watersheds, riparian and ecologically sensitive areas during a
five-year demonstration period.
proposal drew little serious opposition until the coalition sought
help from Washington. Frustrated by the plodding pace of the U.S.
Forest Service and fearful that it would atrophy from inaction, in
1995 Coates, Jackson and Nelson took their plan to Rep. Wally
Herger, R-Calif. The legislation Herger introduced sailed through
the House in July 1997 on a 429-1
California Sens. Dianne Feinstein and
Barbara Boxer, both Democrats, co-sponsored it in the Senate. But
Boxer, under pressure from environmentalists and in a tight
re-election race, withdrew her support and blocked the legislation
from going to a debate and vote before the full Senate. In October,
Feinstein attached it as a rider to the 1999 federal spending bill
and, with Herger, lobbied for the support it needed to survive
congressional opposition and the threat of a presidential veto. Now
that it is law, says Matt Mathes, a Forest Service spokesman in San
Francisco, the Forest Service will "make it work," setting an
ambitious 300-day deadline to complete the environmental impact
a trial run
The most controversial aspect of the
Quincy plan is the small-tree thinning to reduce the threat of
forest fire. Alliance members say the 60,000-acre annual fuel
breaks will protect their communities and the forest ecosystem.
Critics say it's business as usual, since the projects will produce
enough logs to keep Sierra Pacific's four local sawmills in
Whether the fuel breaks are a threat
to forest ecosystems or a necessary safety measure, the Quincy plan
proves that wildfire is a political buzzword powerful enough to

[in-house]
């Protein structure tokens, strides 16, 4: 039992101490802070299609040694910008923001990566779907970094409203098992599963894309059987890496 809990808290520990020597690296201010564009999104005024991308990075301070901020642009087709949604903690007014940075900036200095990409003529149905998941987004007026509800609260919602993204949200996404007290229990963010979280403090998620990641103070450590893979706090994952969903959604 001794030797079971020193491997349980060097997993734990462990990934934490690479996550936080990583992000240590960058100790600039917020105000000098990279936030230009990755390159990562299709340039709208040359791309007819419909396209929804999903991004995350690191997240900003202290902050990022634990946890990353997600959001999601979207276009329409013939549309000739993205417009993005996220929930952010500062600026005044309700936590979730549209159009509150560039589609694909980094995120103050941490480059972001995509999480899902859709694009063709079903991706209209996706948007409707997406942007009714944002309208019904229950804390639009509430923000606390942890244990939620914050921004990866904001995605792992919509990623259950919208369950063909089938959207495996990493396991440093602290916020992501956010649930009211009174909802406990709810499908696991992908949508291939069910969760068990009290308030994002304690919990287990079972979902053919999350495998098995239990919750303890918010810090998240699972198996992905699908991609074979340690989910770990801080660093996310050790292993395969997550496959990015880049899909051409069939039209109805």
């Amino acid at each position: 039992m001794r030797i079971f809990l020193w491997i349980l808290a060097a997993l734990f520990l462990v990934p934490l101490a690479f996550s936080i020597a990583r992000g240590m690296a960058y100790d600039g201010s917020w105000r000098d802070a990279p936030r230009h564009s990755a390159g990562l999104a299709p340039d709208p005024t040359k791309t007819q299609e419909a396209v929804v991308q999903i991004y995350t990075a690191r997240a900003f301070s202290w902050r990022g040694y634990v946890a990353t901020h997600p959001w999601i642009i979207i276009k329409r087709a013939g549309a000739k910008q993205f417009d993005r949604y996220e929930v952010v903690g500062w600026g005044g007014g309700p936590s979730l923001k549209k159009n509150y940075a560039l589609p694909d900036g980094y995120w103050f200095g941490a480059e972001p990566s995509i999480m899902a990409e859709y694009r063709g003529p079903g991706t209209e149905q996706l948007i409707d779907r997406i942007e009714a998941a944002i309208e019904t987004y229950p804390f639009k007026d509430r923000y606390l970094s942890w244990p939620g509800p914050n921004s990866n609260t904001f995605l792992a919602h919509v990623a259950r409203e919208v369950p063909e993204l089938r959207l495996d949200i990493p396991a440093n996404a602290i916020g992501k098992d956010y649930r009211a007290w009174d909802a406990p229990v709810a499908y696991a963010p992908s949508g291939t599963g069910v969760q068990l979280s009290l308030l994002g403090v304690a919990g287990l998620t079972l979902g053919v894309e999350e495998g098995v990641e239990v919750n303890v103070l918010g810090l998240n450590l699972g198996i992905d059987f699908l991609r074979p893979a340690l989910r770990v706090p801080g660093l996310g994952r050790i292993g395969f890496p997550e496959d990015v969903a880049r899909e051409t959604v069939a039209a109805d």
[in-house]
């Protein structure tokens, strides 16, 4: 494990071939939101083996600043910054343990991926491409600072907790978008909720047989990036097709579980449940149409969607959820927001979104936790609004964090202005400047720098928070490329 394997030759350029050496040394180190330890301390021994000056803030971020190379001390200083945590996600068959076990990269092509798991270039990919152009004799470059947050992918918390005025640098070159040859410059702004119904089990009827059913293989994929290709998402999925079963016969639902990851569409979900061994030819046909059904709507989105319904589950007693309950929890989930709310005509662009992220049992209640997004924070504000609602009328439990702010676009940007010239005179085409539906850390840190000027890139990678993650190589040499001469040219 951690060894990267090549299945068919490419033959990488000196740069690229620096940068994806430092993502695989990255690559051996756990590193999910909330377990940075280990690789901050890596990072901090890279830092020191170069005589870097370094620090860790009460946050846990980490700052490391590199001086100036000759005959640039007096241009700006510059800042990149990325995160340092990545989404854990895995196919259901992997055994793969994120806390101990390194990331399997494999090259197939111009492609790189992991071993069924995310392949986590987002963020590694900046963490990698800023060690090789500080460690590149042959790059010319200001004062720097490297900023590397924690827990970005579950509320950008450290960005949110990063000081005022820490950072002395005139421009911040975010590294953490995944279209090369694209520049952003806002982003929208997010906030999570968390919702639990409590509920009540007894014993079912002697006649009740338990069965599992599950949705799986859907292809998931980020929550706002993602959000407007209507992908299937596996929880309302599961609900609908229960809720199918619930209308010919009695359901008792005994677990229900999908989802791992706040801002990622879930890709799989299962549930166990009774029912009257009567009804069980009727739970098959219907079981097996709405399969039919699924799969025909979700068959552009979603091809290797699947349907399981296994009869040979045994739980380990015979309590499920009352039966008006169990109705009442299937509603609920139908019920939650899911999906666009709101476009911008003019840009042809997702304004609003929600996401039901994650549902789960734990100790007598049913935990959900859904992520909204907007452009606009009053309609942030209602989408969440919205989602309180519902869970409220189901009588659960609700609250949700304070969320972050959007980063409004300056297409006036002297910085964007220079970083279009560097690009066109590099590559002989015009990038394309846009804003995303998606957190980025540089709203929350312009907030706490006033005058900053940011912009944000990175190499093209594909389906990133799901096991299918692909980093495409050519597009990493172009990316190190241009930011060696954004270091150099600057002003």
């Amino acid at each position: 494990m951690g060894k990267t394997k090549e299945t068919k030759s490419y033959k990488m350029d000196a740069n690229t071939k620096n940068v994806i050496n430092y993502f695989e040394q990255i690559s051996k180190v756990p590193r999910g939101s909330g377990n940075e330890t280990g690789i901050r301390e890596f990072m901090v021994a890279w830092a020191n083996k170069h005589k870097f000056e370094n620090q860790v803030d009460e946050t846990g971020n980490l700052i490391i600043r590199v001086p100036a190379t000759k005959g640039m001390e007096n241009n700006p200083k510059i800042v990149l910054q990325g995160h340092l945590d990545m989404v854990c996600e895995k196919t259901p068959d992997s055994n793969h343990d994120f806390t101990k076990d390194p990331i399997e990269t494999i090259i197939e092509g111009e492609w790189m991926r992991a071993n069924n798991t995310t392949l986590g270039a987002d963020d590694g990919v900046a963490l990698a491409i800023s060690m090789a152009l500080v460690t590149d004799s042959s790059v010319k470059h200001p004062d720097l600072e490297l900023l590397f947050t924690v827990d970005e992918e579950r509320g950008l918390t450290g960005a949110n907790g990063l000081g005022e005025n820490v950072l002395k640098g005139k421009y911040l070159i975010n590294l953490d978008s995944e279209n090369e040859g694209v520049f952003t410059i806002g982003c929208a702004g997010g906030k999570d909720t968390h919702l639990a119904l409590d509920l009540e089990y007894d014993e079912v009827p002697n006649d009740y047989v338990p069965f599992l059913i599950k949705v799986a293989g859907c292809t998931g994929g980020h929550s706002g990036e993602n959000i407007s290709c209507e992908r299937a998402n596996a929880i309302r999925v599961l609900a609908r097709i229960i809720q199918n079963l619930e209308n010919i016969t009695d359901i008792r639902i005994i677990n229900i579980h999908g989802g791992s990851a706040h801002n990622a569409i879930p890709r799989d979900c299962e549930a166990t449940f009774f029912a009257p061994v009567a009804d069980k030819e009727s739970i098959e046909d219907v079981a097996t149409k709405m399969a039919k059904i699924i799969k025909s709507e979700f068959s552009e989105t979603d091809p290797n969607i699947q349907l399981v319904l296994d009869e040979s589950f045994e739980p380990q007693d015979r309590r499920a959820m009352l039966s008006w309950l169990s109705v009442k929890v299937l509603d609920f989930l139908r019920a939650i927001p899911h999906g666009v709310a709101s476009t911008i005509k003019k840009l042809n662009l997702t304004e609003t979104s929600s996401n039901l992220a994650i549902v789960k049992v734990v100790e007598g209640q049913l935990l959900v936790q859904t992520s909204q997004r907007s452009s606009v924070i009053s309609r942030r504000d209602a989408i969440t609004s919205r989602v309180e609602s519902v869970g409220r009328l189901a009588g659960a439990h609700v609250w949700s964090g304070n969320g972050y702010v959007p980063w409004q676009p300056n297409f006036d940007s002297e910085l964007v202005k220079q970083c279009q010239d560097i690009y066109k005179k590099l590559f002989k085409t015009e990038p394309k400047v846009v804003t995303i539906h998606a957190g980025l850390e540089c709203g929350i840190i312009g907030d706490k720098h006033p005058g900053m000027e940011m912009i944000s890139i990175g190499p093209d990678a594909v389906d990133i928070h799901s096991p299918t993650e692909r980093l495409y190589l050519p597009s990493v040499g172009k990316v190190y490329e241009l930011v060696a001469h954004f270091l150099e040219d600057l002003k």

bring traditional opponents together. The common ground Coates and
Jackson found in Quincy in 1993 allowed Herger and Feinstein to
work together in Washington. The image of old foes cooperating to
solve mutual problems has made the group a fabled example of
"This is an example of what can be
accomplished when Republicans and Democrats work together. It's
very heartening for collaboration groups all over the country,"
The strength of the Quincy group's
famous - or infamous - collaboration will be put to the test as
Forest Service managers begin marking real trees for real chainsaws
to cut. It's a test of the Forest Service as well. The challenge
for the agency will be to meet the larger ecosystem goals, says
Evans of Friends of the River, instead of just meeting the acreage
targets set by Congress. Many eyes will be watching both the Forest
Service and the Library Group.
All that scrutiny
can only be good for the woods, says Lynn Jungwirth, chair of the
Seventh American Forest Congress Communities Committee. It will
force the Quincy Library Group and the Forest Service to do their
most conscientious work and to scrupulously monitor the
"There's so much pressure to do it right
that I'm hopeful," says Jungwirth. "If the forest benefits, nobody
- Jane Braxton
Jane Braxton Little
writes from Plumas County, Calif.